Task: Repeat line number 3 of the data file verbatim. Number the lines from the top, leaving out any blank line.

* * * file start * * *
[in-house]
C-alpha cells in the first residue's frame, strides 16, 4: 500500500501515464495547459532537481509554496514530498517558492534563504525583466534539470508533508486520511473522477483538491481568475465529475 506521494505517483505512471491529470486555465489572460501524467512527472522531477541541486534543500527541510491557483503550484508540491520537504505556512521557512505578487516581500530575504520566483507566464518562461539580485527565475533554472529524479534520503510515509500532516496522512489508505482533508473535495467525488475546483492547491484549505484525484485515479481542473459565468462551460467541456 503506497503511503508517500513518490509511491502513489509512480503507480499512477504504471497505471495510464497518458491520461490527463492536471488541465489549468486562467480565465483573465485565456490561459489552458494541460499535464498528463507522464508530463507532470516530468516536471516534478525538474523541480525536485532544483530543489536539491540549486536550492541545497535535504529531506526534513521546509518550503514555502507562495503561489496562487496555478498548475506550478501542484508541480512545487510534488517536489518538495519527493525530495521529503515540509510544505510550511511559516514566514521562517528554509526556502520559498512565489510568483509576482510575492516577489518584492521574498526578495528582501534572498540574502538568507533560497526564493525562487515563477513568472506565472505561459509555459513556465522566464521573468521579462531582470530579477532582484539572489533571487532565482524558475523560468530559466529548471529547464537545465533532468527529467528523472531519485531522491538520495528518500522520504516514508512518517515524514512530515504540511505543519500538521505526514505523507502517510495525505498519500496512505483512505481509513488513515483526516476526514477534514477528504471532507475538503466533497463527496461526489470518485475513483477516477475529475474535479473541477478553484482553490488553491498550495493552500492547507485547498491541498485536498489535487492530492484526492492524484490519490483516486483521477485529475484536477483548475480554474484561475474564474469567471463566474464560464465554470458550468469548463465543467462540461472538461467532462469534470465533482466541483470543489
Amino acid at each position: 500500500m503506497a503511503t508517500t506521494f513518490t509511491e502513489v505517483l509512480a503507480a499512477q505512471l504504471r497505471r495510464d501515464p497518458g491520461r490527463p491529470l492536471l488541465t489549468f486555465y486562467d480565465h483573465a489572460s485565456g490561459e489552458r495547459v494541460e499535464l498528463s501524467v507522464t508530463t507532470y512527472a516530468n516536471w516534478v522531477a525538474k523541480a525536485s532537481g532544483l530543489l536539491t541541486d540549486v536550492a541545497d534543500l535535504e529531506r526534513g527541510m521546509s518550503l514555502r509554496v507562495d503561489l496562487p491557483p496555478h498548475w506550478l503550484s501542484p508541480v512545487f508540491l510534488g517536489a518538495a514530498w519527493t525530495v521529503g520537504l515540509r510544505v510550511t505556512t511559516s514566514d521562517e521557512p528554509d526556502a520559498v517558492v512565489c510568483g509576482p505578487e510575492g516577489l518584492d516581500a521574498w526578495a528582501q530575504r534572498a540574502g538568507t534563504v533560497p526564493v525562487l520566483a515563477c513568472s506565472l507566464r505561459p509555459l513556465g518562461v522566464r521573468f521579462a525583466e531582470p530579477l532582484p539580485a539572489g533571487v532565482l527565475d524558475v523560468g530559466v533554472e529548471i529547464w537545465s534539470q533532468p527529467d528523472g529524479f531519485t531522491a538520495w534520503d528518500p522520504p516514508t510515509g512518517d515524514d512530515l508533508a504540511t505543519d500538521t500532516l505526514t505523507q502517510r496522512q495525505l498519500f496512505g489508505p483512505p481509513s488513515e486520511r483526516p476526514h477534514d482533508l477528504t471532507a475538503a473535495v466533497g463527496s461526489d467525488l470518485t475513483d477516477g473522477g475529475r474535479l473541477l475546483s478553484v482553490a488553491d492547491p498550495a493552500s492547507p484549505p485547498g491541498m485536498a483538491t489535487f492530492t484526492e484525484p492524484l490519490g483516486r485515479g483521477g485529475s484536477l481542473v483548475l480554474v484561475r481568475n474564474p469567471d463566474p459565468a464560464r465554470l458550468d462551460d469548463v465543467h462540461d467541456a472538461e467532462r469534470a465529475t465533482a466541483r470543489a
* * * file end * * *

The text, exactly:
Amino acid at each position: 500500500m503506497a503511503t508517500t506521494f513518490t509511491e502513489v505517483l509512480a503507480a499512477q505512471l504504471r497505471r495510464d501515464p497518458g491520461r490527463p491529470l492536471l488541465t489549468f486555465y486562467d480565465h483573465a489572460s485565456g490561459e489552458r495547459v494541460e499535464l498528463s501524467v507522464t508530463t507532470y512527472a516530468n516536471w516534478v522531477a525538474k523541480a525536485s532537481g532544483l530543489l536539491t541541486d540549486v536550492a541545497d534543500l535535504e529531506r526534513g527541510m521546509s518550503l514555502r509554496v507562495d503561489l496562487p491557483p496555478h498548475w506550478l503550484s501542484p508541480v512545487f508540491l510534488g517536489a518538495a514530498w519527493t525530495v521529503g520537504l515540509r510544505v510550511t505556512t511559516s514566514d521562517e521557512p528554509d526556502a520559498v517558492v512565489c510568483g509576482p505578487e510575492g516577489l518584492d516581500a521574498w526578495a528582501q530575504r534572498a540574502g538568507t534563504v533560497p526564493v525562487l520566483a515563477c513568472s506565472l507566464r505561459p509555459l513556465g518562461v522566464r521573468f521579462a525583466e531582470p530579477l532582484p539580485a539572489g533571487v532565482l527565475d524558475v523560468g530559466v533554472e529548471i529547464w537545465s534539470q533532468p527529467d528523472g529524479f531519485t531522491a538520495w534520503d528518500p522520504p516514508t510515509g512518517d515524514d512530515l508533508a504540511t505543519d500538521t500532516l505526514t505523507q502517510r496522512q495525505l498519500f496512505g489508505p483512505p481509513s488513515e486520511r483526516p476526514h477534514d482533508l477528504t471532507a475538503a473535495v466533497g463527496s461526489d467525488l470518485t475513483d477516477g473522477g475529475r474535479l473541477l475546483s478553484v482553490a488553491d492547491p498550495a493552500s492547507p484549505p485547498g491541498m485536498a483538491t489535487f492530492t484526492e484525484p492524484l490519490g483516486r485515479g483521477g485529475s484536477l481542473v483548475l480554474v484561475r481568475n474564474p469567471d463566474p459565468a464560464r465554470l458550468d462551460d469548463v465543467h462540461d467541456a472538461e467532462r469534470a465529475t465533482a466541483r470543489a